Man Insists You Need Not Destroy A House To Save It

September 15, 1991|By Ellie Baublitz | Ellie Baublitz,Staff writer

Jonathan Herman cringes when he sees people restoring old houses by tearing them apart and totally redoing them.

"That's not restoringa house -- you don't have to gut everything," says Herman, owner of Herman Woodworking of Sykesville, specializing in restorations and cabinetry. "One of the main things we try not to do is tear out anything we don't have to tear out."

Instead, you salvage and save what you can, either to be returnedto its same place or copied as close to the original as possible.

"You have to be flexible and find creative solutions to problems," he says. "It takes patience and a lot of time, but it doesn't have to be cost-prohibitive like many people think."

Herman, who has been in the restoration business for 15 years, is finishing up his latest project, Bloomfield, which he bought last fall to save from total destruction.

"The house was in such bad shape that the appraiser the town hired recommended tearing it down," Herman says. "But I said, 'No way.' "

Bloomfield sits in the middle of what once was Hawk Ridge Farm on Obrecht Road. Surrounded by trees on 2.35 acres, the house and property were donated to the town in 1989 by developer Lowell R. Glazer.

Hoping to save the house, which had been badly vandalized,the town put the property up for sale. Herman and two partners took it with a bid of $62,500, largely the value of the land.

Herman has traced ownerships of the house back to 1804. Beyond that, he doesn't know for sure when the house, originally a log cabin, was built. Hedoes know an addition was put on between 1850 and 1860 and a second addition between 1880 to 1890.

"The first addition is a very traditional Georgian-style house," he says. "You come in the front door, the dining room is on your left and living room on your right, with a big hallway in the middle."

The house, once the scene of elegant parties in the late 1800s, offers such features as two stairways, six fireplaces, 11-foot ceilings in some rooms, soundproofed floors, natural heart pine floors more than one inch thick, ornate plaster cornice molding, accordion-style railings and upper- and lower-level porches.

Herman began Bloomfield's restoration last fall by repairing some of the external damage to the house. The outside wood siding was sanded, scraped and painted. The roof was repaired. The badly-deteriorated porches were rebuilt and new guttering installed.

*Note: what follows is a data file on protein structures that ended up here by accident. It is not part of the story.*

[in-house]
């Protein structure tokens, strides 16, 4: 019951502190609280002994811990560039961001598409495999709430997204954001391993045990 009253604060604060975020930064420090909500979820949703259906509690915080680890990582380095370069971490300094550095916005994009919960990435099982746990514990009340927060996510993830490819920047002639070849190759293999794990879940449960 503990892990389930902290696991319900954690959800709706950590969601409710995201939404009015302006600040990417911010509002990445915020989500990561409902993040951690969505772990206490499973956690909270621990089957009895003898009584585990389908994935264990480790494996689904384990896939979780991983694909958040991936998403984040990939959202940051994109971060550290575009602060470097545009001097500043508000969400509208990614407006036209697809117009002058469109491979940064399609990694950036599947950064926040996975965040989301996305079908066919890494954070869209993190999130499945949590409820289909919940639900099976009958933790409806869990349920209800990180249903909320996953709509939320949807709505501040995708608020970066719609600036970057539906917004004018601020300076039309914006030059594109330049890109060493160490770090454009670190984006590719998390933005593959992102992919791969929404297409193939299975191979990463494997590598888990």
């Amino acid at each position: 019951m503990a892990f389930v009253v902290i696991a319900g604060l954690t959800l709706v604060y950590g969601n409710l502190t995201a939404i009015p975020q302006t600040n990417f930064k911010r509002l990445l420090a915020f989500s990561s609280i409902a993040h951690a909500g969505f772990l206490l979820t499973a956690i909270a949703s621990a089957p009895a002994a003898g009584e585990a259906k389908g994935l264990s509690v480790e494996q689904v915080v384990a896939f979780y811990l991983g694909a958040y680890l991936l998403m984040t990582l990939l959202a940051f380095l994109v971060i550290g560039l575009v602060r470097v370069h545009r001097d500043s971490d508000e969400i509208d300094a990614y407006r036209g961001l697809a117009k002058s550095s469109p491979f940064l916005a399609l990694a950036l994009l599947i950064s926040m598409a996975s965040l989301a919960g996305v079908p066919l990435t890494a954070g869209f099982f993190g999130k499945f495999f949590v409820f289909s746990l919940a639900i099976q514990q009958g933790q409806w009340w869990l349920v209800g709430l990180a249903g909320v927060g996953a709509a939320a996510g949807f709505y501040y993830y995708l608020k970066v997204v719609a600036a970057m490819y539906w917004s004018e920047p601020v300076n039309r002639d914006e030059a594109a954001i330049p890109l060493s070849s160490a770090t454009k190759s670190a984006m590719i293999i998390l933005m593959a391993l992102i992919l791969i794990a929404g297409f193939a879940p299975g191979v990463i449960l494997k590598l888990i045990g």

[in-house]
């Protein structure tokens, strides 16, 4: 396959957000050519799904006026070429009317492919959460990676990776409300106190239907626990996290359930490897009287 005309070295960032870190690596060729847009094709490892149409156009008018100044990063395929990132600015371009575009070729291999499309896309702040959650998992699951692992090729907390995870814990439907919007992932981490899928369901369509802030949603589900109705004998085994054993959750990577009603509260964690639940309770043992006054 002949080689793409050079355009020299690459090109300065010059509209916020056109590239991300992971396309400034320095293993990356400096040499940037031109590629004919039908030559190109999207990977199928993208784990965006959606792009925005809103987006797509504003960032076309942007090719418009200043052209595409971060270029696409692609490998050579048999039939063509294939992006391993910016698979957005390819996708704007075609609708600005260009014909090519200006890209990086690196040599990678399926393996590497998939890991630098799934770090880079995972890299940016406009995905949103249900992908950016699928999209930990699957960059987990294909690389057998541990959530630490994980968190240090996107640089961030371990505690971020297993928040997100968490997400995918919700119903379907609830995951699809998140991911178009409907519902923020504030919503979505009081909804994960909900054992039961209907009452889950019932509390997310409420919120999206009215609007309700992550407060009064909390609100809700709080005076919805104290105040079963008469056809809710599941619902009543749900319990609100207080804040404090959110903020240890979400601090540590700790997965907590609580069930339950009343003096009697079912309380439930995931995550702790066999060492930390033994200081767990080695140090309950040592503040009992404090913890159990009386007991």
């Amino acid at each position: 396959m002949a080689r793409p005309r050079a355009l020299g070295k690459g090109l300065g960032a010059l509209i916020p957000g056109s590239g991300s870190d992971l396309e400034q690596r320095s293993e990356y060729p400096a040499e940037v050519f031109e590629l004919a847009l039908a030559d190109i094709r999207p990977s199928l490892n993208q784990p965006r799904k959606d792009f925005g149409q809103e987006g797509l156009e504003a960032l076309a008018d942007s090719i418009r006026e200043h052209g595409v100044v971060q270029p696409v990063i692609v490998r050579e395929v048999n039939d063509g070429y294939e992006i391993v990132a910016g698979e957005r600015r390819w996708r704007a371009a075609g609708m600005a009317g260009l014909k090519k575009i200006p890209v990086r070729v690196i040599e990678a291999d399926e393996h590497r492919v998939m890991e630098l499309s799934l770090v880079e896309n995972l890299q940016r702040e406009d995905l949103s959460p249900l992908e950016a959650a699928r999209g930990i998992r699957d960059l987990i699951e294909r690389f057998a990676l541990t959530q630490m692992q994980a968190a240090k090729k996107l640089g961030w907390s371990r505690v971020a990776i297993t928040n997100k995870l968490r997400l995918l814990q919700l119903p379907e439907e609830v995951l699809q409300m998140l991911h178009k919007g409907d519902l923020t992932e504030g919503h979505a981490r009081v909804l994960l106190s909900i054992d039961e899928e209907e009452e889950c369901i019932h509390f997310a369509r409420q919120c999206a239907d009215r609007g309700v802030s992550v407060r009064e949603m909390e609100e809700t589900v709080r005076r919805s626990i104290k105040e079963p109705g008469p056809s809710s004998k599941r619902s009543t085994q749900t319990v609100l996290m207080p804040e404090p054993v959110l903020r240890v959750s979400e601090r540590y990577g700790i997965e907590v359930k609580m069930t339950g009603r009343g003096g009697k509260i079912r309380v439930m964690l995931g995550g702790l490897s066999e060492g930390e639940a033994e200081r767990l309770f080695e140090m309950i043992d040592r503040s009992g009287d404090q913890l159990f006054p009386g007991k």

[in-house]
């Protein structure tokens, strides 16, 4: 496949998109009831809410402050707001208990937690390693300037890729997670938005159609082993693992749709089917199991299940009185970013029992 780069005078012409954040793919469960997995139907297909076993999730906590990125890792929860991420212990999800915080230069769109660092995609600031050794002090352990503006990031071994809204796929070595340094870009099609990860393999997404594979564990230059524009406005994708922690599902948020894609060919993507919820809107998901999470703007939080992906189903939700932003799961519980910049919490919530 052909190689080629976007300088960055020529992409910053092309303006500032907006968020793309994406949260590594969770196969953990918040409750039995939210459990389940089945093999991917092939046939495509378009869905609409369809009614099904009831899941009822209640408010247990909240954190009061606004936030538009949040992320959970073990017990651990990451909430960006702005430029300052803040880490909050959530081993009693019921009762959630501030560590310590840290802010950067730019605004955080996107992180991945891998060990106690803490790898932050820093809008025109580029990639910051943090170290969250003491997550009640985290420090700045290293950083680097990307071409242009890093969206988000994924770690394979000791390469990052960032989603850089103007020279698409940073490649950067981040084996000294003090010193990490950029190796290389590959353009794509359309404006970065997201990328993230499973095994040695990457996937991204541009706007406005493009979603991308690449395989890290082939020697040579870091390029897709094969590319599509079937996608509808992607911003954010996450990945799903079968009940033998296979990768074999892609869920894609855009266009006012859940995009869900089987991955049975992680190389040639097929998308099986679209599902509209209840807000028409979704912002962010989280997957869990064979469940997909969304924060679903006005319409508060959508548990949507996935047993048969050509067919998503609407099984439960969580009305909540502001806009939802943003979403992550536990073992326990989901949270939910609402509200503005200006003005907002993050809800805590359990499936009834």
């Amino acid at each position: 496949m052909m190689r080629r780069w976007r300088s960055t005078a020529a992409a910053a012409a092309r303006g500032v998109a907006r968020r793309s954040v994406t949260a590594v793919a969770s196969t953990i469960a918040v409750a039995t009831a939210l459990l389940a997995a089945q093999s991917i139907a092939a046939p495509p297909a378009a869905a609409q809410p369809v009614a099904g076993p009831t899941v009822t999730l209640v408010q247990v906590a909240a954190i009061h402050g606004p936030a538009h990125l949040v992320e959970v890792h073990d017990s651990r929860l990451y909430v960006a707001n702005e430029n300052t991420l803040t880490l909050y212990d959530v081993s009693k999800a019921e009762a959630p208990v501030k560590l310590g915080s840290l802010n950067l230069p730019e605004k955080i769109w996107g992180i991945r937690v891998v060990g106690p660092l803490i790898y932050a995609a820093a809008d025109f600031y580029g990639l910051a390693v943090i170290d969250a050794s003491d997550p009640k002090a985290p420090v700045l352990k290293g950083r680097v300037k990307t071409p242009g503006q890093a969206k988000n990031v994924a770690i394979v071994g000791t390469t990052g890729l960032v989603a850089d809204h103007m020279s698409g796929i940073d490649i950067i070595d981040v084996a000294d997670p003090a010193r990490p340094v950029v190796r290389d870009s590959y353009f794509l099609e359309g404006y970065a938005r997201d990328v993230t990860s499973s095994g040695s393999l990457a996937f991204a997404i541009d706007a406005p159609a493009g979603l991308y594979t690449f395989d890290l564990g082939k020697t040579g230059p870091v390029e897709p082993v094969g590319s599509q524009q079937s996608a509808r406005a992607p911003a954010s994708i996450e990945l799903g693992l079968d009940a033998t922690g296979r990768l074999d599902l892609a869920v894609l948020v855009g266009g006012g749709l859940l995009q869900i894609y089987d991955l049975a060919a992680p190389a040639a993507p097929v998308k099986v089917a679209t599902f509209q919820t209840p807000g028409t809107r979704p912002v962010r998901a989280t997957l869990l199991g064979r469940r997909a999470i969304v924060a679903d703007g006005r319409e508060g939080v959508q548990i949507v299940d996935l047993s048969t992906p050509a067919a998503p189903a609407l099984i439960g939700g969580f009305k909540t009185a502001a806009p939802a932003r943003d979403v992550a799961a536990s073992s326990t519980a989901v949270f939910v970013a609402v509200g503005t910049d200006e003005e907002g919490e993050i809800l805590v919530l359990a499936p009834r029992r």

"The sill plate, where the foundation meets the wood, had to be repaired," Herman points out on a tour of the house. "The entire frame is mortise andtenon construction, which is how the wood is put together using pegsinstead of nails."

About half of the almost 40 windows had to be repaired or replaced. Those used as replacements are wood-framed likethe originals, Herman notes.

Inside, termites had eaten through sections of the house's foundation. Because of that, the floors had tobe taken up, but the heart pine flooring was carefully removed and stored, to be replaced later.

Walls also will be redone, and the ornate plaster molding duplicated in the ballroom.

"We're doing everything without disturbing the original fabric of the building," Herman says. "We're renovating the house with great sensitivity."

Herman has another reason for being so careful with Bloomfield, besides his own passionate love for authentic restoration.

"We've applied toget Bloomfield on the National Registry of Historic Places, and the Maryland Historic Trust has an easement on the property, so everything has to be done according to their specifications," he said.

Evenwhile maintaining the home's originality, modern conveniences are being installed. The house has new wiring, including hook-ups for cableTV and telephones, central air conditioning, two high-efficiency natural gas furnaces for heating both levels, and plumbing for modern bathrooms and kitchen.

Herman and his partners are ready to take offers on the house.

"I'd like to have a buyer before we finish the interior work so we could fix it up with the cabinets and colors they want," Herman says.

Anyone interested in seeing the house for purchase can call Herman at 795-8511.

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